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A Bit of Crumpet

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Six months later

With a feat of great dexterity, Crowley managed to slide the latch on the patio door, pushing it open with one elbow without spilling a drop of either of the mugs on the tray. The chilly evening air washed in, making him shiver, but he stepped outside anyway.

Gravel crunched underfoot as he approached the sprawling curve of the wicker couch and its occupant.

In the end, he hadn’t gone for a terrace. Instead, they had a flag-stoned patio with a round firepit, where flames danced and snapped, fragrant smoke spiralling up towards the sky. The couch curled around it with enough light and warmth for the man seated there with a book.

“Book down!” Crowley instructed, as he rounded the end of the couch. “It’s sampling time!”

Aziraphale glanced up with a smile and marked his place – of course he sodding did – with a thin leather bookmark. “You should’ve said. I would have come and opened the door for you.”

“I can manage things on my own,” Crowley teased, sitting down beside him.

The expression Aziraphale made might’ve been called a doubtful out on anyone else. “Hm.”

“Oh, shut it,” Crowley snorted, grinning.

Six months since they’d met, five since he’d taken ownership of the house and three since he’d asked Aziraphale to move in with him and he was still waiting for the shoe to drop. They were… good. Everything was good. He’d never been in a relationship where it stayed good, where they laughed and teased and joked just as much as they had in the first days.

That wasn’t to say they hadn’t argued.

Setting up house with someone always was a risky business, especially when one half the couple had a collection of books to make the library of Alexandria blush. Especially when it turned out said person also tended to read wherever he was, shedding half-finished books on any available surface like autumn leaves.

Part of it, Crowley could guess, was still push back against his old life. From the pictures Aziraphale had shown him of the flat he’d lived in in New York, everything was pristine and shiny and white and about as personal as a brand new show home. If he wanted to leave books lying around and be a messy sod, then he could, but to a degree. Especially a degree that didn’t mean tripping over a stack and breaking your neck.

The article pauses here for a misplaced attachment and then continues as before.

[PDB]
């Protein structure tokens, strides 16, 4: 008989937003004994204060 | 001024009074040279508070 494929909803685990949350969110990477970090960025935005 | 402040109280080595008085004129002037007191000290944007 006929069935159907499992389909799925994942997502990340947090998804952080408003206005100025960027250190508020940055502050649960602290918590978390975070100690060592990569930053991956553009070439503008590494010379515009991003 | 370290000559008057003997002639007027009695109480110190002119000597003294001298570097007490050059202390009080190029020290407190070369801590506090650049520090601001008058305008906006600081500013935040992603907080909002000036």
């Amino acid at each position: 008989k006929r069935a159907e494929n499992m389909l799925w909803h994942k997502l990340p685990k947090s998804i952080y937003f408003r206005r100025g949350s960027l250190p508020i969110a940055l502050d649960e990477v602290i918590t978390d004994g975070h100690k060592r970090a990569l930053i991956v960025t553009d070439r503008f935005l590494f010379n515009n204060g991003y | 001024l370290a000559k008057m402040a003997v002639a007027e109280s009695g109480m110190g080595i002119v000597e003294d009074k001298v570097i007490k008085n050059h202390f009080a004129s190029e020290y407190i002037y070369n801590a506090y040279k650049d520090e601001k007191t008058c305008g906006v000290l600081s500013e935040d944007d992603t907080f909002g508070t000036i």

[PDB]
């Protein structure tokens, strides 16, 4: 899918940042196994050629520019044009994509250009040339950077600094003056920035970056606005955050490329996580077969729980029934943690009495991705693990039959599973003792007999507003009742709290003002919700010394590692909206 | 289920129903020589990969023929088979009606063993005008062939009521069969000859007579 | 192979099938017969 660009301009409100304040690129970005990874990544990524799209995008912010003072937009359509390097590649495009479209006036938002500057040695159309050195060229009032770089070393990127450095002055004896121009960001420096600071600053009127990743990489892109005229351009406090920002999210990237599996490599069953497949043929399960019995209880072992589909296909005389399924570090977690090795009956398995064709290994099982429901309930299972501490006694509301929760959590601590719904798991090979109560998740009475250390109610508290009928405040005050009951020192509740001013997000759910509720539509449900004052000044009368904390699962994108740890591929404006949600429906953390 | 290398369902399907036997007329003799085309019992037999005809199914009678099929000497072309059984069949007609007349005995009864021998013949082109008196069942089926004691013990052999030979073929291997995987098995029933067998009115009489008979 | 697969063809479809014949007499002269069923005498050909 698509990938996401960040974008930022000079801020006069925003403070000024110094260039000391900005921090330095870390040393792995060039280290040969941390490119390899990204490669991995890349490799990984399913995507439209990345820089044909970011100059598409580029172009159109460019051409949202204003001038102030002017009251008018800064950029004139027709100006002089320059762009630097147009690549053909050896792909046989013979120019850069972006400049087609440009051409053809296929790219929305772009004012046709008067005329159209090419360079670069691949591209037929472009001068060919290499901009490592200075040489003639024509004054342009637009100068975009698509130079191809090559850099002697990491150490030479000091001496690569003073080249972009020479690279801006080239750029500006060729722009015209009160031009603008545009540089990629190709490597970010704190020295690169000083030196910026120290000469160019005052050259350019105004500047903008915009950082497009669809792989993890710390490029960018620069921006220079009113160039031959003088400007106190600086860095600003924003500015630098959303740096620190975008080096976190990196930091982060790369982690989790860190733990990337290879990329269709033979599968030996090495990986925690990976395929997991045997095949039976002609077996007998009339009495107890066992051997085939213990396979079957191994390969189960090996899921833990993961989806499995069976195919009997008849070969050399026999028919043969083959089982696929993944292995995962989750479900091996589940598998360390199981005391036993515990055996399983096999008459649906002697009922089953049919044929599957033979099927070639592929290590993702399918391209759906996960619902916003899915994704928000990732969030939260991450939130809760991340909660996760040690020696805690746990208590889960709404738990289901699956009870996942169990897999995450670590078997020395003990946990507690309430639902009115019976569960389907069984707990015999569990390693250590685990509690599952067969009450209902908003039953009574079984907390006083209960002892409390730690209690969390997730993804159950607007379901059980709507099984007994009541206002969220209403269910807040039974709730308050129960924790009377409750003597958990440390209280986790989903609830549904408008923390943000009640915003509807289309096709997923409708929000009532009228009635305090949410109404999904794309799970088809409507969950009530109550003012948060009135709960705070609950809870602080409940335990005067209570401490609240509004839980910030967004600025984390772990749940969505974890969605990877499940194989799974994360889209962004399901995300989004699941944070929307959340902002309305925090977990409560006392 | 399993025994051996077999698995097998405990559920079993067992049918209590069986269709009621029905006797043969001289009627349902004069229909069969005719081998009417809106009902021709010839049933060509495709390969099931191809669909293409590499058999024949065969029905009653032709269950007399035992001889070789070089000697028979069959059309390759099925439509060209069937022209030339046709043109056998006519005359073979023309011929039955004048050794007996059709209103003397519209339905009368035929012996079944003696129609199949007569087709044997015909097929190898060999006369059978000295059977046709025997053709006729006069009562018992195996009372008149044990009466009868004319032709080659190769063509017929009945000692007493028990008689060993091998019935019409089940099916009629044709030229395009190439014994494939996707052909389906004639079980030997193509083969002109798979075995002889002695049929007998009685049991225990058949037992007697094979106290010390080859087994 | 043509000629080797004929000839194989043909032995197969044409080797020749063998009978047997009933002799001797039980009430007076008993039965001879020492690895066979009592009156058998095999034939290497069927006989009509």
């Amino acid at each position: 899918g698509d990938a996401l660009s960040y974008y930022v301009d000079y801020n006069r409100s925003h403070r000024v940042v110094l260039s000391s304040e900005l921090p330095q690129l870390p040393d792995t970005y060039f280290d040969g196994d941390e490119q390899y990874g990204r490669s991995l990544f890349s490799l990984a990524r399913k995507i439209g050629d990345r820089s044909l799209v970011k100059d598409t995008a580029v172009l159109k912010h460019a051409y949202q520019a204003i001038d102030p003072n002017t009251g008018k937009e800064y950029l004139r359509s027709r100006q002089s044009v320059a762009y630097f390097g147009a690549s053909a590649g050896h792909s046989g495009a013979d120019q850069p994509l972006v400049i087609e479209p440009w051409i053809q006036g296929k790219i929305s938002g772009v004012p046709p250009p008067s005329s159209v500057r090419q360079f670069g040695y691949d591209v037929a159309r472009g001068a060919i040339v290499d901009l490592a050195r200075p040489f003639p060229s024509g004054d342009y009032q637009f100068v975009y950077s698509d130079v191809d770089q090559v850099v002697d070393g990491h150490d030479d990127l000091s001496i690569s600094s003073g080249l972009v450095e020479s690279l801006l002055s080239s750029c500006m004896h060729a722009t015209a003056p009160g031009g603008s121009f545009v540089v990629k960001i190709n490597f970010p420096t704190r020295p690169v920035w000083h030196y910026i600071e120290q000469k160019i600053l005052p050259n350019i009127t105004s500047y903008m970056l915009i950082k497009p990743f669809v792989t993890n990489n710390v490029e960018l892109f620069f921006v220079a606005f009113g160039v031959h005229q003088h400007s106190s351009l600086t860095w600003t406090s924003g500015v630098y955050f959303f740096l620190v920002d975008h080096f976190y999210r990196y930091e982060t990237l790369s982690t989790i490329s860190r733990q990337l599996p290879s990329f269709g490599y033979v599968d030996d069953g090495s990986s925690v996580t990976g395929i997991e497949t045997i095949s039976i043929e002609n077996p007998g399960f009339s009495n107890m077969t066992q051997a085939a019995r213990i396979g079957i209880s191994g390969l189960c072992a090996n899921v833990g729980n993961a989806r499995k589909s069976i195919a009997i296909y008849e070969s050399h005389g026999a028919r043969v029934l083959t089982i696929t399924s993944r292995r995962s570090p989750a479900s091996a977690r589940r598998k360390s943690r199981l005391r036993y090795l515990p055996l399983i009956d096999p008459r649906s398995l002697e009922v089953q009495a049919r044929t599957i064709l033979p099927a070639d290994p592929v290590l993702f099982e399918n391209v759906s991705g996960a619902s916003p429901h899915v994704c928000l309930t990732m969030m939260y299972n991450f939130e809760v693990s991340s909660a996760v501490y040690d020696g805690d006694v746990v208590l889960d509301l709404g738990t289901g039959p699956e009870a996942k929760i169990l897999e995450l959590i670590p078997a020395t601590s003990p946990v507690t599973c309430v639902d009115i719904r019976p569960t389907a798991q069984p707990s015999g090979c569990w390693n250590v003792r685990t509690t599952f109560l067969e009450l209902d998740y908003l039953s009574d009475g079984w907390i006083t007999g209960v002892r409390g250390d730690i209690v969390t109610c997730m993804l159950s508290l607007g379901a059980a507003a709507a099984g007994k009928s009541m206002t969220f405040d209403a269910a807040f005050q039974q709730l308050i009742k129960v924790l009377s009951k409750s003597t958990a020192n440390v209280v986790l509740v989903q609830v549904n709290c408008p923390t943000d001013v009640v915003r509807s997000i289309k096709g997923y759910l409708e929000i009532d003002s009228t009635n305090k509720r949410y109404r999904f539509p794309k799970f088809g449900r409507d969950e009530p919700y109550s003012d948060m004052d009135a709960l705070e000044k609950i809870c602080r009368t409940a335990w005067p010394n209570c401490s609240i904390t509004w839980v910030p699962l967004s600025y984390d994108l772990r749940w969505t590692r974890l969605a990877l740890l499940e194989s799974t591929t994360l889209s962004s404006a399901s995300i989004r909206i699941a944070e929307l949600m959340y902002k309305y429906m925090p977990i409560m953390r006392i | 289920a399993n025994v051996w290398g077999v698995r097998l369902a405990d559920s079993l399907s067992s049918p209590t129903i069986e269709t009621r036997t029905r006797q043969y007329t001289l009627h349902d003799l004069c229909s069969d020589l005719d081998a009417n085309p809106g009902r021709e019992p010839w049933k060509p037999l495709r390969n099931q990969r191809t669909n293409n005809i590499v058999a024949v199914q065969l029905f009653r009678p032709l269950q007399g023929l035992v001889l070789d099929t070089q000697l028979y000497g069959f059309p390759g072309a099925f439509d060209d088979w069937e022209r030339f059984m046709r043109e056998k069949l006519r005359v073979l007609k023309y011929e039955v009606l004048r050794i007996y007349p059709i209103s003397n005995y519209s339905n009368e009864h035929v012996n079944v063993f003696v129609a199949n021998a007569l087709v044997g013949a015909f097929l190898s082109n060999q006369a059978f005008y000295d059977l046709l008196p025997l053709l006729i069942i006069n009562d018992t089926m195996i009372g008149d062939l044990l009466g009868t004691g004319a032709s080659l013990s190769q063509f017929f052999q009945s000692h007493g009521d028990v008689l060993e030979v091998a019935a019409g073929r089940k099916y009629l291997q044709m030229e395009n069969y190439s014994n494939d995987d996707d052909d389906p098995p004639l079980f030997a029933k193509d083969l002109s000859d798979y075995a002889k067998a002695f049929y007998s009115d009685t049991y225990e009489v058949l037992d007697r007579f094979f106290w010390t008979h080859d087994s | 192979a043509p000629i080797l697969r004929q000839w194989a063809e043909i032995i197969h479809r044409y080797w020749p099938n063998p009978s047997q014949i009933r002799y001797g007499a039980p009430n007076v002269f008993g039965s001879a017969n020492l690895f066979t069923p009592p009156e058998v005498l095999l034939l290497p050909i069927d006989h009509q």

Ground rules helped, specifically no sodding books in the kitchen, or else yes, they’re going to get stuff spilled on them, all right? Likewise, only books on the specifically designated shelf in the bathroom for exactly the same reason. Otherwise, the bedroom, living room and Aziraphale’s sprawling study in the loft conversion were all fair game.

All the same, Crowley had ended up with a stupid fat grin all over his face the day he found a forgotten paperback on one of the ledges in his new greenhouse from an afternoon when Aziraphale had sat and watched him working on his seedlings and cuttings.

And it had been such a blessing to have Aziraphale around when it felt like everything was going to shit and they had to rip out a cluster of diseased trees.

Turned out that while he got flustered over his own problems, as soon as Aziraphale saw someone he cared about in distress, he turned into a stone-cold professional. He calmed, he reassured, he made all the necessary calls and arrangements, and they only lost maybe a dozen trees out of a couple of hundred.

Which was why they were able to sit out on their terrace and celebrate with a steaming mug of cider brewed from their very first apple crop.

“I’m still not sure about the cinnamon ratio,” Crowley warned, handing one of the mugs over.

“No such thing as too much,” Aziraphale said happily, lifting the broad, thick blanket to allow Crowley to slip in beside him.

“Beg to differ,” Crowley said. “I remember that god-awful pie.”

Aziraphale huffed. “In my defence, I’d never made one before and the recipe did say cover generously with cinnamon.” He chuckled. “Though I will agree the whole jar was definitely excessive. And your face. I wish I had taken a picture.”

Crowley nestled comfortably against him, toeing his shoes off and pulling his legs up onto the couch. “To an appropriate amount of cinnamon,” he said, tapping his mug against Aziraphale’s.

Aziraphale gave him such a fond, doting look that his toes curled. “To an appropriate amount of cinnamon.”

And under the blanket of night, the only sound the crackle of the fire, they shared the cider and watched the stars brighten the sky.